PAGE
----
Azusa mon amour


There is a poetry to the landscape of Kamikochi. The area’s major geographic features are also powerful symbols of alpine nature and culture. The Hotaka peaks crown the horizon upriver from Kappa Bridge. Taisho Pond reflects the rocky ridges in its dazzling, mirror-like surface while Mt. Yake exhales plumes of dark smoke like a sleeping dragon. And winding through all of these natural landmarks like a connecting thread is the mighty Azusa River.

Taken back in April, this photo shows the still snowy Hotaka peaks mirrored in the Azusa River.


The Azusa River takes its name from a tree of the genus catalpa known as azusa in Japanese. These trees have been prized from ancient times for the strength and flexibility their wood and bows made from them, called azusayumi, have traditionally been presented as tributes to Japan’s Imperial Court. Some Japanese parents name their daughters Azusa in the hopes that they will grow strong like the bows made from azusa wood. The express trains linking Matsumoto to Tokyo also bear the name “Azusa.”

The river itself flows from a spring located deep within Mt. Yari, perhaps the most famed peak in the Northern Alps. The Azusa flows through Kamikochi, into the Matsumoto Basin and beyond, merging with the Sai and Shinano Rivers (the latter being the longest river in Japan).

Looking downriver toward Mt. Yari.


Practically speaking, the current of the Azusa generates electricity at a number of hydroelectric plants. More importantly, these pure alpine waters have been used to irrigate rice fields from Matsumoto to Azumino City, an area settled by the Azumi people many hundreds of years ago. Like blood pumping from the very heart of Northern Alps, these waters have nurtured the crops and countless generations of people over the centuries.

It’s also the water used to grow the wasabi at Azumino City’s famed Daio wasabi Farm.

Taken near the end of the season last November, this picture shows the deep blue color for which the Azusa River is famed.


There is an important religious dimension to the Azusa River which connects the Myojin Shrine to its parent shrine in the Hotaka area of Azumino City. Every year, the shrine conducts a ceremony in which river water taken from the Hotaka area is symbolically returned to Myojin Pond.  Japan’s native Shinto religion venerates both purity and the divinity which inheres in all nature, so the returning of river waters to a location near their source is a key ritual. Consider also the fact that mountains, with their high elevations are regarded as places where gods would descend to earth. Having the 3180m tall Mount Yari as its ultimate source naturally adds to the Azusa’s status as a sacred river.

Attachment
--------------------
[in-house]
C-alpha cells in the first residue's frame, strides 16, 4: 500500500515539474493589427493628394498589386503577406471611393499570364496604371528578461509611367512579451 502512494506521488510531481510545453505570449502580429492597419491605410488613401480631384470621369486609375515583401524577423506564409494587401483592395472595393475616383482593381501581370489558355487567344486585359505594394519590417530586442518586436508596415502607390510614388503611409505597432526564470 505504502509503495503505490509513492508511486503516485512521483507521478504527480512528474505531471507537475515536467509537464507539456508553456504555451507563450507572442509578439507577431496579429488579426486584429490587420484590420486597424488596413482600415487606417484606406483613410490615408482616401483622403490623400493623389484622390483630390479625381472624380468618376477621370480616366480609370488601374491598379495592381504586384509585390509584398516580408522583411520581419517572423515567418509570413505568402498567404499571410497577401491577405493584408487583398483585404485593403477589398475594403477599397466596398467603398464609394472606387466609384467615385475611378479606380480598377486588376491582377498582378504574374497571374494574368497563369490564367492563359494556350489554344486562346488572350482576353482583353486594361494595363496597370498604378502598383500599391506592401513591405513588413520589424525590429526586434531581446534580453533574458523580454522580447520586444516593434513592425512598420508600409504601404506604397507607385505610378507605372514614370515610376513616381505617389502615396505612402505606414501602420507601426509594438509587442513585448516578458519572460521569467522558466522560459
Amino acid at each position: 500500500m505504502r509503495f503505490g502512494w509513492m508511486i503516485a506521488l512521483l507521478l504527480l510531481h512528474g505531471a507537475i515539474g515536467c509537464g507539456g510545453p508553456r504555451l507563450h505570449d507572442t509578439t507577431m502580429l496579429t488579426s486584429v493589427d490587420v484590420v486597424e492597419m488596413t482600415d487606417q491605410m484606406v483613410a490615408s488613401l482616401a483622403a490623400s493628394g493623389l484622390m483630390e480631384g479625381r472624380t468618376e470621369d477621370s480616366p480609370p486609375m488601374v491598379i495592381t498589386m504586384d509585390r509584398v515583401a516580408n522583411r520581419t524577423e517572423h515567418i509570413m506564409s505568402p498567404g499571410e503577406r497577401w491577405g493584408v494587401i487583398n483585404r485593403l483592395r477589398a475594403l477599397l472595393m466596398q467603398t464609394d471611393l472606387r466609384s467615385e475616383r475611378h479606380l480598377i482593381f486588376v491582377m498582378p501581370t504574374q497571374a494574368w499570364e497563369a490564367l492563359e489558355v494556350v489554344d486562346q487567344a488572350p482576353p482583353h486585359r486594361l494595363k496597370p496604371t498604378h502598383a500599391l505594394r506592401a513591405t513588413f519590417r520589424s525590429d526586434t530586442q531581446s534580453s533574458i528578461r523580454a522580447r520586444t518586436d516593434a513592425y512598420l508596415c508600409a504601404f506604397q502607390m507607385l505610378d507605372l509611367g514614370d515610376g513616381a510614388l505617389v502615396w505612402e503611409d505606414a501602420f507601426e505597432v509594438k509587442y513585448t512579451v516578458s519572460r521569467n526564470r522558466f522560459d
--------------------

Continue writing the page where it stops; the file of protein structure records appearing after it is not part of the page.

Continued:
The Omagari, so named for being an especially broad segment of the river, seen here shrouded in late June mists


Another way in which the Azusa river shaped the terrain of Kamikochi can be seen in how it effectively created the Taisho Pond back in 1915. Mt. Yake had errupted, resulting in a partial blockage of the Azusa whose water was then diverted to form the pond we all know and admire today. In this way, one iconic feature of Kamikochi’s landscape was formed out of the fateful coming together of  two others: a volcano and a river giving birth to a pond. Really folks, you can’t make this stuff up.


The Azusa River is also something of a chameleon. After heavy rains, sediment rises up from the river bed to dye the surface a deep, tea-like brown. At other times, the waters appear crystal clear or else mirror the brilliant blue skies above to take on a deep azure. You are advised not to drink these waters however, as you might ingest parasites (sorry, but we had to mention this).


The special attributes of the Azusa’s water did not escape the attention of Walter Weston. Back in the 1890s, he passed through Shinjima (now Shinshimashima) and Hashiba and en route to Yarigatake. In his groundbreaking travel book, “Mountaineering and Exploration in the Japanese Alps,” he mentions that the water was said to have “the remarkable property of rendering unusually white the complexions of those who wash in it.” A short time later, he encountered s group of young women working a silk loom, and remarked:

The simple machinery for winding off the silk from the cocoons is water powered and gives employment to a score of bright-faced girls, varying from twelve to twenty years of age. Their neat appearance helped us to credit the story about the river water. (Mountaineering and Exploration in the Japanese Alps, 21-22).

H.J. Hamilton’s photograph of a bridge at Hashiba. ( source: )


Wherever you go and whatever you do at Kamikochi, the Azusa River will be part of your experience. Take the time to appreciate it from many vantage points and against many stirring backdrops. Luxuriate in the cool air by the waterside and feel the power of the current coursing swiftly downstream.

Flowing out of alpine heights from a era unknown to our reckoning and on to the last syllable of recorded time, the Azusa rolls on through it all, placid, indomitable, majestic and kind. I can’t imagine the Northern Alps without Azusa. I can’t imagine her not in my life.


Sources of Information:

Nature Guide Five Sense Kamikochi blog:

Azumino Tourism website:

Baxley Stamps archive:

Text of Weston’s “Mountaineering and Exploration in the Japanese Alps” at archive.org